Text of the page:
a review by Nalini Haynes
The Hunter is set in rural and wilderness Tasmania. Willem Dafoe plays Martin David, a mercenary who is hired to hunt down, kill and retrieve DNA samples of a Tasmanian Tiger. Although officially considered extinct, people sometimes claim to have seen a Tasmanian Tiger.
Upon arrival Martin meets Jack Mindy (Sam Neill), who takes him to Lucy Armstrong’s (Frances O’Connor) house where he is supposed to be housed when not in the bush. Lucy’s medication renders her semi-conscious, unfit to take care of her two children or the house.
Disgusted with the state of the house, Martin seeks accommodation elsewhere only to discover that locals won’t let him take a room at the local motel. Loggers think Martin is an academic from a university investigating the environment to stop logging of old-growth forests.
Martin returns to Lucy’s home, making the best of things and gradually, reluctantly, developing a relationship with Lucy and her children in between hiking in wilderness areas hunting the Tasmanian tiger.
The Hunter perfectly captures not only the beauty and the danger of the Tasmanian wilderness but also the political climate and the threat to the forests. Standing in a rainforest, surrounded by irreplaceable wilderness, Sam Neill and William Dafoe exchange lines emphasising that this beauty is destined for log mills. A few shots of logged areas don’t really convey the threat, however.
I’ve nearly wept when driving through north-west Tasmania, seeing the wholesale destruction of forests with only refuse left behind and, perhaps, a strip of trees one or two trees thick along the roadside in a vain attempt to obscure the devastation from the tourists. Huge logs are stripped of bark on camera; one might assume this timber is destined for furniture or essential construction but it’s destined for pulp mills, export and the paper market.
The threat to Greenies (conservationists) is revealed. Jarra Armstrong, Lucy’s husband, is missing, assumed dead in the bush after an inadequate search. Threatening behaviour from loggers shows other suspects. A group of loggers in three four-wheel drives appear at the Armstrong place, threatening the ‘hippies’ with shotguns. Only one shot is fired and no-one was beaten up; after Dr Bob Brown was beaten up in the main street of a town on the west coast of Tasmania during the south west dam protests, I felt this was an unrealistic outcome, but the event reinforced the danger to the protesters.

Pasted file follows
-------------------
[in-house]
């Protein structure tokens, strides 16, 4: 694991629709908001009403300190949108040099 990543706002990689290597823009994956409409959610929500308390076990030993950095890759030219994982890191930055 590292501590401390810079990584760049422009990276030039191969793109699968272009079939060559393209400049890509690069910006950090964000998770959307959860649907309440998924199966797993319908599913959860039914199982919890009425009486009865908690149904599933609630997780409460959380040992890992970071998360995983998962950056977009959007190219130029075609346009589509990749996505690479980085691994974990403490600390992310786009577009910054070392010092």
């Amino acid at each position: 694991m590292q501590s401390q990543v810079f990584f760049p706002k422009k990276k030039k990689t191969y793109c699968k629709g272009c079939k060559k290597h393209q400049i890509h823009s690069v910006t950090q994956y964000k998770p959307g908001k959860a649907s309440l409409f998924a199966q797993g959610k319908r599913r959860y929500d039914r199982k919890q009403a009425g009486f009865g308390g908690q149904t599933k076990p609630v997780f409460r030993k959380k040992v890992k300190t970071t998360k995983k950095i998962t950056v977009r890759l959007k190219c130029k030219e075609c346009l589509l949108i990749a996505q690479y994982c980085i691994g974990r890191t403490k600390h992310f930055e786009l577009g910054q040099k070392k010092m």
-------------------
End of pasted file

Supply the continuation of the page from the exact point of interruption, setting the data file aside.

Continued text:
Jack Mindy asked Martin whether he found any Tasmanian Devils – Martin’s cover story while hunting tigers – on his first trip into the bush. After Martin said he had, Mindy asked if they were healthy. This scene was brilliantly acted, but the uninitiated may miss that Mindy knew Martin was lying because Martin said the devils were healthy. Tasmanian devils face possible extinction due to facial tumours that are, in reality, ravaging their species.
The Hunter is a movie juxtaposing incredible beauty with menace, the search for an almost mythological creature with brutal realism of the political, violent conflict between loggers and conservationists. The plot built well, with an outcome that kept me guessing until the end. I loved this movie: it showcased everything (outside of Hobart) that I love and hate about Tasmania, leaving me feeling both homesick and glad to have left.